Instead of a worm, Tokyo’s early bird commuters could get free soba noodles with tempura if enough of them take part in a new plan to ease congestion on a busy line in the capital.
Under the plan, announced this week by Tokyo Metro Co., passengers would stagger their commutes during the morning rush hour on the Tozai Line subway services.
Following the launch of the initiative next Monday and continuing on weekdays until Feb. 1, Tozai Line passengers who register with the campaign will be eligible to receive coupons that can be used at Metro An, a soba noodle shop affiliated with the subway operator.
Such incentives are part of a broader endeavor, spearheaded by the Tokyo Metropolitan Government and private companies, known as Jisa Biz, or “flex-hour business,” to stagger commuting hours in an attempt to ease overcrowding.
“We hope the campaign will contribute to reducing congestion during peak hours as more people take trains at different times,” wrote Takahiro Yamaguchi, a Tokyo Metro spokesman, in an email.
But there are catches.
In order to participate, users need to sign up to Tokyo Metro’s early-rising campaign for Tozai Line passengers and register their IC card information beforehand.
The campaign is for passengers who embark at stations between Toyo-Katsutadai Station in Chiba Prefecture and Monzennakacho Station in eastern Tokyo. To participate in the initiative they need to go through the ticket gate before a certain time of the morning, which depends on the station.
The participants must take part on 10 consecutive weekdays to secure the soba. After 10 days, if at least 3,000 people participate in the program, they will get a coupon that can be exchanged for a bowl of noodles and tempura.
If more than 2,500 participants sign up, they will receive a coupon for a bowl of soba noodles, but if only 2,000 or more take part, they will get a coupon for one piece of tempura. No coupons will be handed out if fewer than 2,000 people sign up.
The soba noodle restaurants are located at Otemachi, Kinshicho and Shinkiba stations in Tokyo and at Nishi-Funabashi Station in Chiba Prefecture.
Yamaguchi said the company will establish how many commuters participate based on the registered users’ IC card information, and send coupons to the email addresses they provide.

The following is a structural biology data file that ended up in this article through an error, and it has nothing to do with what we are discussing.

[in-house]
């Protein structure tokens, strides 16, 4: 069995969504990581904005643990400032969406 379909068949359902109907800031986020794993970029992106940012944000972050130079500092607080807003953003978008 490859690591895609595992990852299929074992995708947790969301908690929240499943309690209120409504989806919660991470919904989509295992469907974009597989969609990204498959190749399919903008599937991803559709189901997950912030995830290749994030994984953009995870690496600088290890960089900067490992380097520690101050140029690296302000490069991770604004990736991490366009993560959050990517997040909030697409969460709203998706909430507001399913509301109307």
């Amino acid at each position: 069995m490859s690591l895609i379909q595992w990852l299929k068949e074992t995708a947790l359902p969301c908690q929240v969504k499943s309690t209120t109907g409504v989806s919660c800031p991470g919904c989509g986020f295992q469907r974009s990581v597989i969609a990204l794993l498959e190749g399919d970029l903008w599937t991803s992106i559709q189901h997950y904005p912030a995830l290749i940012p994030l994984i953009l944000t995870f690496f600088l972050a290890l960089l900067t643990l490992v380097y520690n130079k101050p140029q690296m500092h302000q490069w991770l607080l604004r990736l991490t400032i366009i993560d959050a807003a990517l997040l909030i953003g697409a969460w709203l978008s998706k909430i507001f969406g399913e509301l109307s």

Rush hour congestion in Japan is notoriously overcrowded, and the Tozai Line is one of the most packed train lines in Japan. Transportation ministry data shows that on average 76,616 people rode Tozai Line trains between Kiba Station and Monzennakacho Station between 7:50 a.m. and 8:50 a.m. in 2017.
Twenty-seven trains, each consisting of 10 cars, ran between those times. In total, the 27 trains were classified as capable of carrying a total of 38,448 passengers. The figures show that, in fact, almost twice that number of people on those services, giving a load factor of an eye-popping 199 percent.
“We are aware that the Tozai Line is chronically overcrowded, which has caused passengers trouble,” Yamaguchi said.
Last March the company rolled out a feature on its mobile app that keeps track during weekdays of how crowded trains are on all the nine lines it operates.
The Tokyo Metropolitan Government is supporting such initiatives in an attempt to alleviate commuting hour congestion, suggesting people go to work either before 8 a.m. or after 9 a.m. It is also encouraging flextime and telework.
Some experts have warned that Tokyo’s train system could break down and paralyze the transportation network during the 2020 Tokyo Olympic and Paralympic Games, when visitors heading to various venues are expected to use public transportation at the same time as commuters go to their places of work.
A study last year by Chuo University predicted that the games would attract up to 650,000 people to the Tokyo metropolitan area, where 8 million people commute each day on around 47,000 trains.
But Yamaguchi said the Tokyo Metro campaign is not directly related to measures to ease congestion during the games.
In a time of both misinformation and too much information, quality journalism is more crucial than ever.
By subscribing, you can help us get the story right.